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Wednesday, March 16, 2011

Peter Hain - optimist or fantasist?

Further to my blog post a few days ago in which I questioned whether Peter Hain's continuing support for the Severn Barrage was rooted in reality I was gratified to read this letter from Anne Meikle from WWF Cymru in which she argues that the Shadow Secretary of State for Wales is exaggerating the benefits that the project could bring whilst overlooking some significant disbenefits:

WWF Cymru are dismayed to see the prominence given to the opinions of Peter Hain on the benefits of the proposed Cardiff-Weston barrage, even though he is ignoring the results of the feasibility study, commissioned by his own Labour Government, which reported in 2010 (Report, March 11).

I would like to draw attention to the actual findings of the feasibility study as regards jobs and environmental impact.

Mr Hain claims 35,000 jobs during construction and 10,000 permanent jobs. The feasibility study concluded that there could be between 12,000 and 38,000 jobs created. However, given the world wide supply chains involved only 3,000 additional jobs would be created across South Wales and south West. England.

Rather than the 10,000 permanent jobs, which Mr Hain suggests, the study suggests 1,000 regional jobs would be created with a range from 500-1,500.

All of these must be offset with the projected losses of jobs as a result of the barrage, particularly in the ports. Additionally there could be losses in fishing and other marine businesses.

As regards biodiversity, Mr Hain has also chosen to cherry pick from the environmental impacts of the barrage.

The strategic environmental assessment of the scheme does show some positive impacts but also an overwhelming preponderance of negative impacts.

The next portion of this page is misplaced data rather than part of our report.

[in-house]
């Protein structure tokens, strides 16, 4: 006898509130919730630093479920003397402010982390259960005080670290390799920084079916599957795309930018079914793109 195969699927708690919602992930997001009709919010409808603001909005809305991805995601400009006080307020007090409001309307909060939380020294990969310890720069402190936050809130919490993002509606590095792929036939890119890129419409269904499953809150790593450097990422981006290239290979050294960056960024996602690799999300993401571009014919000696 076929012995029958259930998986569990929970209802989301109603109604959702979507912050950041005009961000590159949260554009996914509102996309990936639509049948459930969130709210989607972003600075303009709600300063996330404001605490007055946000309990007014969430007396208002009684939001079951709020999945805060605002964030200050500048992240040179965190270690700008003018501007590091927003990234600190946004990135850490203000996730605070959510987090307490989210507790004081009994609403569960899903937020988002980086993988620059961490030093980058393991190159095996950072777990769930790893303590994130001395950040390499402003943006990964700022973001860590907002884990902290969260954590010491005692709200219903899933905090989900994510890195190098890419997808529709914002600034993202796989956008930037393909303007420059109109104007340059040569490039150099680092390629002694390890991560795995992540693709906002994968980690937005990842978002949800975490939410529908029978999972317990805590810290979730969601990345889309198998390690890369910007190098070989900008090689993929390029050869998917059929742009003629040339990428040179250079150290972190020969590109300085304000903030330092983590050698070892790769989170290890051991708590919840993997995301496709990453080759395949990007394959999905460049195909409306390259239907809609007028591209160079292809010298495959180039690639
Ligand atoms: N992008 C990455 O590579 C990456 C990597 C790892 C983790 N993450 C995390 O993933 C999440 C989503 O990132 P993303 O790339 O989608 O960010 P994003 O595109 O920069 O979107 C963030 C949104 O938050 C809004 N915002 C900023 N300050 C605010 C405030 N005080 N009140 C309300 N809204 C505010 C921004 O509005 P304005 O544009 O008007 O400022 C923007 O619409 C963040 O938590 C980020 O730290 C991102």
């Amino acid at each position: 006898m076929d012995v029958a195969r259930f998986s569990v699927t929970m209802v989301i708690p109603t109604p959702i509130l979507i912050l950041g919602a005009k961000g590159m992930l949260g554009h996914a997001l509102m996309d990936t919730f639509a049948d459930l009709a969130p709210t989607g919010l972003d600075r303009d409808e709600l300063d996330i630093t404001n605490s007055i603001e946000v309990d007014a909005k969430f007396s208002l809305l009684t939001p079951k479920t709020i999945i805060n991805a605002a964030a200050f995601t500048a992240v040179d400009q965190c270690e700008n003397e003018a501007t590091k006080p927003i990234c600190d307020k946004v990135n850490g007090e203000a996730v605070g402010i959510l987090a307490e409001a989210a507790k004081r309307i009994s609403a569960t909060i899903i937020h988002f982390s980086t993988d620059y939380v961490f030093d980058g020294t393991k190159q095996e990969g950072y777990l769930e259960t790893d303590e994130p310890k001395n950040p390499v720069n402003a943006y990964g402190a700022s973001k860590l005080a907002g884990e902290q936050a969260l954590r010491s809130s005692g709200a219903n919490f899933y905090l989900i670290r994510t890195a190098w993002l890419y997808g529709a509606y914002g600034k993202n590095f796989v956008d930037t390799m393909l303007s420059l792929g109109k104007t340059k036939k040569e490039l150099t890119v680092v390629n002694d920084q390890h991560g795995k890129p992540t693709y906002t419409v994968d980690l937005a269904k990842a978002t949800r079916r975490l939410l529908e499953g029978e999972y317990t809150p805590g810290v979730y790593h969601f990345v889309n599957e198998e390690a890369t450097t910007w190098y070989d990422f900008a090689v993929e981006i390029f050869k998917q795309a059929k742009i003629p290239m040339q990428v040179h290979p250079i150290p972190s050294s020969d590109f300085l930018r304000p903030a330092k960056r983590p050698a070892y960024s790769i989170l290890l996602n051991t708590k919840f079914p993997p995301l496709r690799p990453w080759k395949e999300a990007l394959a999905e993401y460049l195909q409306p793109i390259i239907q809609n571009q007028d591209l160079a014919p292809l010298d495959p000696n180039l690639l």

For example, Mr Hain suggests there will be more fish. However, the government study reflects the scientific assessment that the barrage could lead to the collapse and local extinction of the salmon and twaite shad and very significant reductions in eels.

Add to this the negative impact on 34 species of birds and the loss of rare habitats and most scientists would not recognise Mr Hain’s optimistic view.

The Severn is a unique and vast estuary system. This is the reason it is protected by the EC Habitats directive. The feasibility study concludes that it might be possible to compensate for the loss of the estuary to the Cardiff-Weston barrage, but only by development outside the current EC guidance.

She concludes that Severn estuary continues to offer renewable energy opportunities that need to be explored. Perhaps Mr. Hain would be better engaged pressing for that instead of pursuing what is clearly an unsustainable fantasy.
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